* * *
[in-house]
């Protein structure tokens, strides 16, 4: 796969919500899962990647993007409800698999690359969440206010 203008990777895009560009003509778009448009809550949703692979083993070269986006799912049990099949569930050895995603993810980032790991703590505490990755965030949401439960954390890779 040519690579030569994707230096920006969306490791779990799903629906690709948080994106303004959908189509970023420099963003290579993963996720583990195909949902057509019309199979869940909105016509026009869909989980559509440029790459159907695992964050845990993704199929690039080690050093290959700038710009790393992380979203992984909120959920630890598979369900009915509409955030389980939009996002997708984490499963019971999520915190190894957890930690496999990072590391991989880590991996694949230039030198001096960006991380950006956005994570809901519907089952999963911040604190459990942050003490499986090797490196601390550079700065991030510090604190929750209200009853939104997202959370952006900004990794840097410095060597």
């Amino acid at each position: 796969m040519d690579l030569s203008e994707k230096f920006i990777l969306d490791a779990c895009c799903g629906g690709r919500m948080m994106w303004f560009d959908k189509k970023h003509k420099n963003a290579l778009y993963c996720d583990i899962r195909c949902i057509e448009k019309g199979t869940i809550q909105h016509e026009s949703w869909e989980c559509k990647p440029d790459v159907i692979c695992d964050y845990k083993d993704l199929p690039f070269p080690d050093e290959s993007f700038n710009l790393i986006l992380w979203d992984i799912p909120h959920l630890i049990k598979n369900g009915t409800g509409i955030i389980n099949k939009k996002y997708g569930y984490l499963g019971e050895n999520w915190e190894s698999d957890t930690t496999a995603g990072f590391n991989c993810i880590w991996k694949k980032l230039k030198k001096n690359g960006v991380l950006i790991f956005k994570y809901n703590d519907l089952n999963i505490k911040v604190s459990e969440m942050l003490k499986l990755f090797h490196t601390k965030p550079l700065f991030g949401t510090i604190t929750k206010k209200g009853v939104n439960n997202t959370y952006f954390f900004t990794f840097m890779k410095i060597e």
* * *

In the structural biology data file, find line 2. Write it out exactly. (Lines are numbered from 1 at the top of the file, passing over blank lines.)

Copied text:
């Protein structure tokens, strides 16, 4: 796969919500899962990647993007409800698999690359969440206010 203008990777895009560009003509778009448009809550949703692979083993070269986006799912049990099949569930050895995603993810980032790991703590505490990755965030949401439960954390890779 040519690579030569994707230096920006969306490791779990799903629906690709948080994106303004959908189509970023420099963003290579993963996720583990195909949902057509019309199979869940909105016509026009869909989980559509440029790459159907695992964050845990993704199929690039080690050093290959700038710009790393992380979203992984909120959920630890598979369900009915509409955030389980939009996002997708984490499963019971999520915190190894957890930690496999990072590391991989880590991996694949230039030198001096960006991380950006956005994570809901519907089952999963911040604190459990942050003490499986090797490196601390550079700065991030510090604190929750209200009853939104997202959370952006900004990794840097410095060597």